Instant Noodles Sales Slowing Down
The growth stage at which China's noodle industry is is a question being asked by stakeholders. According to Nomura (FT), China consumes about 3 kilograms of instant noodles on a per capita basis annually, which incidentally compares with about 5 kilograms in Hong Kong. Is there room for the mainland to catch up with the more affluent Hong Kong, or will rising health consciousness cap, to a degree, how much more mainlanders can consume per annum. A more upbeat argument in favour of more volume growth would argue that as people work longer hours, an argument can be made that the country's favourite convenience food will continue to grow as the population grows more time-poor.
The idea that the sector is slowing down was b aked -up by the recent first half 2013 results announcement by Tingyi - the leading noodle company in China with more than half of the market for instant noodles , according to the Financial Times . Noodles sales, which accounted for 43% of Tingy i 's business in 2012, grew by 6.4% in the first half period, well below the 10% or so they averaged over the past few years. Tingyi's overall sales have grown at a five-year average rate of 23% , led largely by its faster growing beverages arm, which accounts for more than half of its business. Noodles have lost quite a bit of their lustre as a driver of growth and , as result , have become progressively less important to overall sales despite having contributed 53% of total revenues back in 2005.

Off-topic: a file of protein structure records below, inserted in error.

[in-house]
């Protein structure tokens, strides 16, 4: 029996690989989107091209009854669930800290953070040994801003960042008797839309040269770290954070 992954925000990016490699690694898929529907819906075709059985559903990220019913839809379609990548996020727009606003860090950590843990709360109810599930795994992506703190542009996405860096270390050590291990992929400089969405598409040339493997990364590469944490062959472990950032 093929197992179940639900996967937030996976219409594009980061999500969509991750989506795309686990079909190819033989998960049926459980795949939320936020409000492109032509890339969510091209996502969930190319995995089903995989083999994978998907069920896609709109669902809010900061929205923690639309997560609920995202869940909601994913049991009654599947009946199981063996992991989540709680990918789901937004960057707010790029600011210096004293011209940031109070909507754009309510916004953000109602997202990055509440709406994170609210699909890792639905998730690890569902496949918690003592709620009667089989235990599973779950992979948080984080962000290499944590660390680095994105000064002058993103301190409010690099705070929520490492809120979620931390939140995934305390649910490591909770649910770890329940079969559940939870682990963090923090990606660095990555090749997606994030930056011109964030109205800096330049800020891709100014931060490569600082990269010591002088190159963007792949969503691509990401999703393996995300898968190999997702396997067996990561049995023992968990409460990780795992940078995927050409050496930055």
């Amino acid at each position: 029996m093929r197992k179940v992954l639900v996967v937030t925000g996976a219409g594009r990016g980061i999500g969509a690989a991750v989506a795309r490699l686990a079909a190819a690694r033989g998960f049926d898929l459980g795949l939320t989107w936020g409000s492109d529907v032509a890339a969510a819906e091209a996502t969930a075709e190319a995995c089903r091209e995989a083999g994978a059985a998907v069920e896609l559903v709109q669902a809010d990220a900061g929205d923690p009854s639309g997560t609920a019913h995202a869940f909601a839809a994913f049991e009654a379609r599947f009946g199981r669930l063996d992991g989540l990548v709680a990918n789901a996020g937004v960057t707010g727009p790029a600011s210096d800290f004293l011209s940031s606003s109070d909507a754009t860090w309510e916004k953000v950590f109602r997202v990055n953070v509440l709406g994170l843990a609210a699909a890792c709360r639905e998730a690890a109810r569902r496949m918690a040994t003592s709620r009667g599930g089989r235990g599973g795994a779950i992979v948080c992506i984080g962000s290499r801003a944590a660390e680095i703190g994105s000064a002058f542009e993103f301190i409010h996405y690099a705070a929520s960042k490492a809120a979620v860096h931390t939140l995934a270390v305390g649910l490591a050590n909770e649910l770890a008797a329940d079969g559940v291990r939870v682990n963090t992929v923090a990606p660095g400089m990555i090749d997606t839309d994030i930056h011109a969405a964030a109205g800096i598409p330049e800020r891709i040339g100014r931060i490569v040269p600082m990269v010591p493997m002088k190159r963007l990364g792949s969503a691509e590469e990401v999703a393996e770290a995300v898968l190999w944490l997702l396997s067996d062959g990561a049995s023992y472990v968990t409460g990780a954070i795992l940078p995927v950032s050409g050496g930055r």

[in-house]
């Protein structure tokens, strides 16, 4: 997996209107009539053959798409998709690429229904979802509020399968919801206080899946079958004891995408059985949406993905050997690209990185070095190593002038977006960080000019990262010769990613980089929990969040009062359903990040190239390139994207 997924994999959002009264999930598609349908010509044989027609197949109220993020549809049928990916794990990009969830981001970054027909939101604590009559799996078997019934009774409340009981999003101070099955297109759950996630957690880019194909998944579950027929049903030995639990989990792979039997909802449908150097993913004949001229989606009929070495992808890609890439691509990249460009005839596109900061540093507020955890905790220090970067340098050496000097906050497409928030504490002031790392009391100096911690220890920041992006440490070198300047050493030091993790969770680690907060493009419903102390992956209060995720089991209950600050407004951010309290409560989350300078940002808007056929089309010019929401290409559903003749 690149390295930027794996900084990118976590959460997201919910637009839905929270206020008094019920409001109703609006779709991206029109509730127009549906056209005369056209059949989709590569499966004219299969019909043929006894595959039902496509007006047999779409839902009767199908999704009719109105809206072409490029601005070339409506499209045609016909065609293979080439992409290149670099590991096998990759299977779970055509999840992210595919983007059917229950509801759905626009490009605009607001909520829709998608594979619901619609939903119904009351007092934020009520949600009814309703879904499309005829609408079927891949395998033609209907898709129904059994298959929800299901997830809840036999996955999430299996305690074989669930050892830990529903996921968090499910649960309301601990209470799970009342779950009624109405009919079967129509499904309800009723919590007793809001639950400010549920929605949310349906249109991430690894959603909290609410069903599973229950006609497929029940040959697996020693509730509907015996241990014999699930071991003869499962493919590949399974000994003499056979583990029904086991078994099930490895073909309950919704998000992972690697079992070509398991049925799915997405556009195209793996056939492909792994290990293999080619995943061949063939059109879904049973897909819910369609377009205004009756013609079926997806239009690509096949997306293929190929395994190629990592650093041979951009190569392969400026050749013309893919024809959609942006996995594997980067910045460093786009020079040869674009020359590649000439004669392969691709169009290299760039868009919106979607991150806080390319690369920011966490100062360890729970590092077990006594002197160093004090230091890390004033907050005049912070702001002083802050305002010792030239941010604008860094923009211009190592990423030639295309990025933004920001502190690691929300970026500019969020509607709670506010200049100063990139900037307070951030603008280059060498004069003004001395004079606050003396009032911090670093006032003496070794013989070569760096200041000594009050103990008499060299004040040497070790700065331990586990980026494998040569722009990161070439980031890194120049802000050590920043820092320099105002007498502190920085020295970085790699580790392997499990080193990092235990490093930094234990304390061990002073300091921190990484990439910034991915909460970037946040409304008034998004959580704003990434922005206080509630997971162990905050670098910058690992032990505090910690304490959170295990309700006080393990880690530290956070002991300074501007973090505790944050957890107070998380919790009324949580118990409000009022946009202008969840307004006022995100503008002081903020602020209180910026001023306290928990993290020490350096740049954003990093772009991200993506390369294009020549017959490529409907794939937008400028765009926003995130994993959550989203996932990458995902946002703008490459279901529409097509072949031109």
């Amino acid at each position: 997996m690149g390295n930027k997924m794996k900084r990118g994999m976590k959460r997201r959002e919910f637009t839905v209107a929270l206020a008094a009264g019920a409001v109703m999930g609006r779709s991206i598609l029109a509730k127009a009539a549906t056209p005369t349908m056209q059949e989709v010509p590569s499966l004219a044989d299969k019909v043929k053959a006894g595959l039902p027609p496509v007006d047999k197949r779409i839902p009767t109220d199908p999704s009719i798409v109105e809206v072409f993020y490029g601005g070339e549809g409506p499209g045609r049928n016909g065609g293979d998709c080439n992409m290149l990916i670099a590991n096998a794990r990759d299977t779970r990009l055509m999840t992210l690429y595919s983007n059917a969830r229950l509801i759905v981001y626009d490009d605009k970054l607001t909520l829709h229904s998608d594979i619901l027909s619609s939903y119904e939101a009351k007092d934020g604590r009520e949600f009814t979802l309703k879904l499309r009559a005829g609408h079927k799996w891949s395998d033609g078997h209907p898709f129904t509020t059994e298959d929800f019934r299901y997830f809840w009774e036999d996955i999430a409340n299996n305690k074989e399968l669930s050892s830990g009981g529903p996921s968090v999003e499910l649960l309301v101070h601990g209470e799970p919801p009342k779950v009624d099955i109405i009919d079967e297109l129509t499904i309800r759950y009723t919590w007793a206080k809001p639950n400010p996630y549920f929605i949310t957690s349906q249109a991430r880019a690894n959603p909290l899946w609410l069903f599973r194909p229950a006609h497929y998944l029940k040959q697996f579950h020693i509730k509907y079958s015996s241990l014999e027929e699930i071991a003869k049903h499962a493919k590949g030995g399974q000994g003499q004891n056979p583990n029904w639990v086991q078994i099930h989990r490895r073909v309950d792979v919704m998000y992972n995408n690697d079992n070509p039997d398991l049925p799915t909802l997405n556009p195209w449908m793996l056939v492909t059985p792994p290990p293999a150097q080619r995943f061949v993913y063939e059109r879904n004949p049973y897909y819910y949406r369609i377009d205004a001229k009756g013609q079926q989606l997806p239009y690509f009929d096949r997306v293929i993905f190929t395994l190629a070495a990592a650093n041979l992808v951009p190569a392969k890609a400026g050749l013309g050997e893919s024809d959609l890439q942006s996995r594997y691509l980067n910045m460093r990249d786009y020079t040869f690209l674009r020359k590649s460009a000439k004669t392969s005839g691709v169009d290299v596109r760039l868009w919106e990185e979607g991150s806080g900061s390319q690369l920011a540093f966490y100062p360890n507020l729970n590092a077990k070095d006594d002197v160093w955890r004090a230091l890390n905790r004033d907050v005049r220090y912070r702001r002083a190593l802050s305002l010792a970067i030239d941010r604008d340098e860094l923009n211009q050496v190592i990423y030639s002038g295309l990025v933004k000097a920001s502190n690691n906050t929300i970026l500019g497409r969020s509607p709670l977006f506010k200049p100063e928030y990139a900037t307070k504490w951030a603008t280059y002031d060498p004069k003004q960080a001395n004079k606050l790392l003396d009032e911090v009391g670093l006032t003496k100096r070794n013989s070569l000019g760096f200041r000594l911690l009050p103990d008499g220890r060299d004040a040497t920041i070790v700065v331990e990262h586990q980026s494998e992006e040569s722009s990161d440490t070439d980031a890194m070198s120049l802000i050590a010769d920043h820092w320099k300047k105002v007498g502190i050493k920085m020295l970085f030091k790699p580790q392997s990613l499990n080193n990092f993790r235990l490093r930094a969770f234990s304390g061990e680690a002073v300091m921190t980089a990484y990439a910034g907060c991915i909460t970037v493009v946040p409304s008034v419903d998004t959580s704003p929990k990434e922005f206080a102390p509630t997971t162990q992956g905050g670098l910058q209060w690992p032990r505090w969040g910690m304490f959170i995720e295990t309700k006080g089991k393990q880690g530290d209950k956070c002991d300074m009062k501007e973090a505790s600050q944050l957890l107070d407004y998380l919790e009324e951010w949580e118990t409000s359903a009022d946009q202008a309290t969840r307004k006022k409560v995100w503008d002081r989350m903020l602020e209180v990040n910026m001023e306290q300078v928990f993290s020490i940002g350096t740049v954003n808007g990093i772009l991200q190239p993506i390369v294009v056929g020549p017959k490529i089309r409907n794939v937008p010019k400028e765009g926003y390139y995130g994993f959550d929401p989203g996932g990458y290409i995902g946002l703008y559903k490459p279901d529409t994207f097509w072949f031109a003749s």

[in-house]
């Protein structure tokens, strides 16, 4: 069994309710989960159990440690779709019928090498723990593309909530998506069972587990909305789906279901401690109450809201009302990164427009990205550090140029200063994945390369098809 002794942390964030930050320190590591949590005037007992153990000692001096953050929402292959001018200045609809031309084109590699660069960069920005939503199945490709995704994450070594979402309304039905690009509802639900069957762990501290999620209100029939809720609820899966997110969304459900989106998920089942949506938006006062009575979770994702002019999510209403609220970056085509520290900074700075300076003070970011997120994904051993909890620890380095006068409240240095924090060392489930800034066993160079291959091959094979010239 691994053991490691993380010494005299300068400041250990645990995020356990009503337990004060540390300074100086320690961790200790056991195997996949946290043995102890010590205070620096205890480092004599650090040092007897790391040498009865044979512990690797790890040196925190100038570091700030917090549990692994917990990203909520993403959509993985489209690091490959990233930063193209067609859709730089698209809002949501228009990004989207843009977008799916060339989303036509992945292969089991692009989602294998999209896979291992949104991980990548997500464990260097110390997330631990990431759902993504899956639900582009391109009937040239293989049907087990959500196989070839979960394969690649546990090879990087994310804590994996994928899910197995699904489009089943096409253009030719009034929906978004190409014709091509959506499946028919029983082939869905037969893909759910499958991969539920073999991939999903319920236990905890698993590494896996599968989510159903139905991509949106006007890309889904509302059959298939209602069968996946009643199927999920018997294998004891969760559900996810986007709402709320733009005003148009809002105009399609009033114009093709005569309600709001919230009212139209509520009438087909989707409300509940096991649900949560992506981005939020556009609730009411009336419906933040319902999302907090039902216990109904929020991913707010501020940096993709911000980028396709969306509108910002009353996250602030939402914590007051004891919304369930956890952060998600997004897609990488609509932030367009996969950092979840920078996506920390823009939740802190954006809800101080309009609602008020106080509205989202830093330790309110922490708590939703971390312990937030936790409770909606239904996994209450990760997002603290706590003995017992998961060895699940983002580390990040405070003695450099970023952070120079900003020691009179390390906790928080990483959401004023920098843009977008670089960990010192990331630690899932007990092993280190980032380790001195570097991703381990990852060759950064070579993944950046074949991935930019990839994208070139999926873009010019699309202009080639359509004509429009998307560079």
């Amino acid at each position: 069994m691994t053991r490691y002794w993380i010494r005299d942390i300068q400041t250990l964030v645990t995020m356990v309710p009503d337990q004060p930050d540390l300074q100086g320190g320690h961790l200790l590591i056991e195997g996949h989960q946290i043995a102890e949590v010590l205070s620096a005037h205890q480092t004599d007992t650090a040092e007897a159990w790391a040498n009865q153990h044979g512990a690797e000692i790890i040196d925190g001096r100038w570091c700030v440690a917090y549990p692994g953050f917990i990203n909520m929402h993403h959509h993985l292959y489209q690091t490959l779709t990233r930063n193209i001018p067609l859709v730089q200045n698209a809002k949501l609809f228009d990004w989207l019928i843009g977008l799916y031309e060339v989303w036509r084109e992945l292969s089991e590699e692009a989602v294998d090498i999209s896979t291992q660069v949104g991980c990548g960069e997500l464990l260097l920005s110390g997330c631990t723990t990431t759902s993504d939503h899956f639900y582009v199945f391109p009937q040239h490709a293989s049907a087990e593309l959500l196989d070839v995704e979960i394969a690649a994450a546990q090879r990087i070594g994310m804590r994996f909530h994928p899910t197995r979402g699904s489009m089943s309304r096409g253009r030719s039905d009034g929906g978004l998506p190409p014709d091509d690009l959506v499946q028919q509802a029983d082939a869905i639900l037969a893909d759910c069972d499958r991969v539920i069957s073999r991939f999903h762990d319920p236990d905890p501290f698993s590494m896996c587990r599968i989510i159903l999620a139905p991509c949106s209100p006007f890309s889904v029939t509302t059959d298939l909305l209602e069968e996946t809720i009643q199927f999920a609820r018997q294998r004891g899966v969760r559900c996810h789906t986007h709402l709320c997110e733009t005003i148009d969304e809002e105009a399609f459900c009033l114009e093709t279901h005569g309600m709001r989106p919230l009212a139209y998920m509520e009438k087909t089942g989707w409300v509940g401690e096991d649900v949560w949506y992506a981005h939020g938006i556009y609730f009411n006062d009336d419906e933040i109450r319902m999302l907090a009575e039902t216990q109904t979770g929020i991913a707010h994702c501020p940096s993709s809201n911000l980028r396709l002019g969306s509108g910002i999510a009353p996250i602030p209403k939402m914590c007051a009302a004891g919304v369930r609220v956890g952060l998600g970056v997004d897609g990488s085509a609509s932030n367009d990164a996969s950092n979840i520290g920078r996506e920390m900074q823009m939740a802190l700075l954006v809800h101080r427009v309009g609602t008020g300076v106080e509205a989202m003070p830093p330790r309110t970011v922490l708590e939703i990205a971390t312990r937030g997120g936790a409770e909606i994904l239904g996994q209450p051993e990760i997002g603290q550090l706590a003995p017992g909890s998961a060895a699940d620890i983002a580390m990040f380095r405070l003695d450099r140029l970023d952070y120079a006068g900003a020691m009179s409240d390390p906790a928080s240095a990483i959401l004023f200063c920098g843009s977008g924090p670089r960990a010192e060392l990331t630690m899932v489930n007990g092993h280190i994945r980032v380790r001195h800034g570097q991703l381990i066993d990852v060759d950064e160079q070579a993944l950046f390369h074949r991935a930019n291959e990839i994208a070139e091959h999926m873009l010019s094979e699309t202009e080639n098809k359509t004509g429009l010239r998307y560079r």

|Beverages More Important These Days|
|Tingyi Annual Sales Contribution By Business Unit (%) - FY12|
Tingyi , along with Japan's Nissin , are arguably the two most prominent noodle companies in the Asia-Pacific region with about 28% of the market share according to Euromonitor . As a category, the market for instant noodles in Asia-Pacific was worth US$40bn in 2012 (Euromonitor) and it has grown at a four-year compound annual growth rate (CAGR) of 10.3% . U nder this backdrop you could make the argument that China is faring relatively poorly against the wider region using Tingyi's first-half sales as a proxy. While instant noodles have not been growing as quickly as high- growth sectors such as infant formula (18.2% four-year CAGR according to Euromonitor), it is still faster than other segments such as ready meals and frozen process ed foods (8.8% four-year CAGR).
Palm oil is a key input for noodle companies , and , after falling for some time , prices have been ticking up of late, which is not going to be good for the gross margins of the industry. On a more fundamental level, it seems that the likes of Tingyi may well have to adapt to the fact that incomes have risen sharply in China over the past few years, which has altered the population's tastes in so many ways , and also the rising demand for (and marketing of) healthier foods has created much competition for noodles as a staple food .